Friday, April 19, 2013

Gold Bug Bites, But Fever Stays

When you have been long enough in the game you know you will make good moves and bad moves (both in life and in investing). Also, you learn that you should not look at the charts to determine whether your thesis is working or not. I like a lot this particular Warren Buffett quote (about companies):
“In the short run, the market’s a voting machine and sometimes people vote very non-intelligently. In the long run, it’s a weighing machine and the weight of business and how it does is what affects values over time.”

Diversification is essential. No matter how much you believe in some individual investment you should not put your eggs in one basket. Not even close to half. Never.

Those who have put "all in" on gold are now really tested. Like the famous John Paulson who won big time betting on subprime collapse and is now 85% invested in gold. He lost almost 1 billion in two days during the recent correction in gold. The Gold Bug has bitten.

For us it's not a "biggie" as we are only 5% "sure" (as in the share allocated out of our portfolion) on the yellow metal. The 1 year chart and the 10 year chart start to look equally bad. Is this the end of the decade long bull market for gold?

I think both our thesis and the one Paulson has is intact although I'm not betting 85% of my assets here like Paulson seems to be (only 5% which in itself is a big bet considering how you "should" allocate your money according to "theory" and all studies to that end).

The thesis is (quote from the Bloomberg story on Paulson):
“Federal governments have been printing money at an unprecedented rate creating demand for gold as an alternative currency for individual and institutional savers and central banks alike.”That really hasn't changed. Look at USA, Europe, Japan. There is no way out other than to let the inflation handle the debt. So it's going to be print - baby - print for a long time.
My first blog post was titled "Gold Fever!" (posted on February 12th, 2010). At the time gold was trading at around $1090 per troy ounce. Now, after the recent collapse, it's trading at $1400. Quite a drop from the peak of over $1900 from September 2011. Still, I maintain also what I said in my first post:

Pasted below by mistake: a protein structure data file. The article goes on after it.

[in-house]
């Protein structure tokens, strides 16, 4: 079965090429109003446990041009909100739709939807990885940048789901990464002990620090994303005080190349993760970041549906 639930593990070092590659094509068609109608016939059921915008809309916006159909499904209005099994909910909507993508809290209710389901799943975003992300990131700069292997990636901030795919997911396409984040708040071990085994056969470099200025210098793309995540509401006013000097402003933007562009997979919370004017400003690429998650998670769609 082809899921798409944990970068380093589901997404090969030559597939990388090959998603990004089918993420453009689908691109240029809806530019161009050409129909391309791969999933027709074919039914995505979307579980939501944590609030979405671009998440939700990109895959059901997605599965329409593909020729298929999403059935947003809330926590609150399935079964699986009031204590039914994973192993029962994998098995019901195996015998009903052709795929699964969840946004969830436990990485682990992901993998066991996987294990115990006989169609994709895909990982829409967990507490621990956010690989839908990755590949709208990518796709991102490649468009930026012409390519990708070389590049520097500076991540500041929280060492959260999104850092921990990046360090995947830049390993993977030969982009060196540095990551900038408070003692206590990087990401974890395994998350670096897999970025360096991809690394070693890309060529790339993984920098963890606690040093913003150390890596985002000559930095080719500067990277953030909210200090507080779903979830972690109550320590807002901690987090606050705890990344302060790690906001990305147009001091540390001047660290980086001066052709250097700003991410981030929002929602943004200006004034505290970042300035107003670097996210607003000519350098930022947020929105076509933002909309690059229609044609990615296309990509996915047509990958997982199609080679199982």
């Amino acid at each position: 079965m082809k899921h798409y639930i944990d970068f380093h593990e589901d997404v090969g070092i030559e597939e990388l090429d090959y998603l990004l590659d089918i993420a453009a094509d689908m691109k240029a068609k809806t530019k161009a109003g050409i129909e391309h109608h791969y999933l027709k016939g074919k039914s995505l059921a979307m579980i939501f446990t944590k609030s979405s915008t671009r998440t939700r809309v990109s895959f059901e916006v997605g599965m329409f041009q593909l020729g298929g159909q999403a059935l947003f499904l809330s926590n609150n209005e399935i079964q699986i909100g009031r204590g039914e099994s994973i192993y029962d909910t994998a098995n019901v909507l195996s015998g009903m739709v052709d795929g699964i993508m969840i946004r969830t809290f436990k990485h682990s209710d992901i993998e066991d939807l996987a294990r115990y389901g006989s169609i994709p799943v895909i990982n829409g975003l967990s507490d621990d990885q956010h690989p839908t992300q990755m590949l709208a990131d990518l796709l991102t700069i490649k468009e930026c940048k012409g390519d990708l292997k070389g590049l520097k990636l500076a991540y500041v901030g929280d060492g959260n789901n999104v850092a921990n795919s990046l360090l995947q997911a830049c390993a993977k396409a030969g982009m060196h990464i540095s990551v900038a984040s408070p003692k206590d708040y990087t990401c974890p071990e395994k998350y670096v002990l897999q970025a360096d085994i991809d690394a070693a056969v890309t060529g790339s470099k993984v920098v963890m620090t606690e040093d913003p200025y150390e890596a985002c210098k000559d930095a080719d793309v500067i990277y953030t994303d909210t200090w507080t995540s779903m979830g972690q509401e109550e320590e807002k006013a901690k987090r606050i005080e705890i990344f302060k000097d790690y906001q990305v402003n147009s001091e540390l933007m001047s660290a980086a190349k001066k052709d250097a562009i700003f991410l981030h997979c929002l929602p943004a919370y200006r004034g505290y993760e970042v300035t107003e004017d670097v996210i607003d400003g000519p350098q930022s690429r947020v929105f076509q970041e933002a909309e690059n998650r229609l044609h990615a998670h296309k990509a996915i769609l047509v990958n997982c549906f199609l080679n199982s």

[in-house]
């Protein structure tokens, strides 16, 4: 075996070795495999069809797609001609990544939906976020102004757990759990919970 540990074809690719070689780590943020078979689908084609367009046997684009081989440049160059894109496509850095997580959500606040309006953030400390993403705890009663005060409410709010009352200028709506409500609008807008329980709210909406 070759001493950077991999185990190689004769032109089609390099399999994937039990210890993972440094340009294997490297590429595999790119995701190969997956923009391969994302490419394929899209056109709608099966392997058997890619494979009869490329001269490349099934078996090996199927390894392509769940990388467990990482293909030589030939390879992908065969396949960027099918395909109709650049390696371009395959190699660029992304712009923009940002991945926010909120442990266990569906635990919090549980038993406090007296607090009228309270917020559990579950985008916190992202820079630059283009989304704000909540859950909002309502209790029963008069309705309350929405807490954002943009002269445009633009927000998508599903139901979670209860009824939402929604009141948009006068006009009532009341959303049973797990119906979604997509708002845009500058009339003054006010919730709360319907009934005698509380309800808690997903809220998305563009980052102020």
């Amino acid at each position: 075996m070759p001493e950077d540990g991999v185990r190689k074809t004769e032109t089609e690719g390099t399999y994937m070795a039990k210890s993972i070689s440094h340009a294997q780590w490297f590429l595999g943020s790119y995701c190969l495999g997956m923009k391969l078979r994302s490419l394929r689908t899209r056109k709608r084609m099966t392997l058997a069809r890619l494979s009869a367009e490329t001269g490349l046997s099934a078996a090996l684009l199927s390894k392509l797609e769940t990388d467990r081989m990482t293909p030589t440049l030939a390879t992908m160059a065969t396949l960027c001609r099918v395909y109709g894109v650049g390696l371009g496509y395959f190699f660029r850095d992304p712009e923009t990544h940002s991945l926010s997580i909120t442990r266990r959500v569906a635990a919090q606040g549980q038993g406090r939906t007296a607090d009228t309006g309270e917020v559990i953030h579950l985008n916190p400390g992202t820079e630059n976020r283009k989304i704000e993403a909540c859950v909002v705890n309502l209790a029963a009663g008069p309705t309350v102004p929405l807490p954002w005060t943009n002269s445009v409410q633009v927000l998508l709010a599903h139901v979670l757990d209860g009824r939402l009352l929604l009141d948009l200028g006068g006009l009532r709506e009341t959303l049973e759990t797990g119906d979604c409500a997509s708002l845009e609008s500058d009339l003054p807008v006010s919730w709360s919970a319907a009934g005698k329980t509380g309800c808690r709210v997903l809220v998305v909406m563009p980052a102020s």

"This is where the barbaric relic comes into play. Even though gold is not used broadly as currency right now, it has been used as such in history and may be used once more. It is the ultimate benchmark for currencies. Or do you think that the central banks are sitting on it just for fun of it?

Since I don’t like to put my eggs in one basket only, I try to avoid getting too much exposure into any currency or gold for that matter. The problem with gold is that it does not yield anything – it is simply a tool to preserve wealth and take part in speculation regarding its value vs. fiat currencies."

What comes to thesis for owning gold miners. Well, that didn't work out and I finally gave up on it in February 2013 when I let go our positions in Newmont Mining (NEM) and Barrick Gold (ABX). Their costs seemed to raise faster than the price of gold year after year so the thesis of using these as leveraged bets for gold simply did not seem to be working. And certainly now it looks even worse. Not going back on that horse very soon although tempted..

Over the years, consumer demand and exchange traded funds offering direct exposure to physical metal have grown to account for large portion of the demand for the barbaric relic. Therefore, it's not a surprise that when it rains it pours. Panic selling those ETFs is e-z.

You might want to check my old article written for Seeking Alpha titled "Riding the Second Gold Bubble" which reviewed (then) the last 110 years of gold price history as well as supply and demand. That kind of gives the ultimate perspective on the matter.
The author was (still) long gold at the time of writing.

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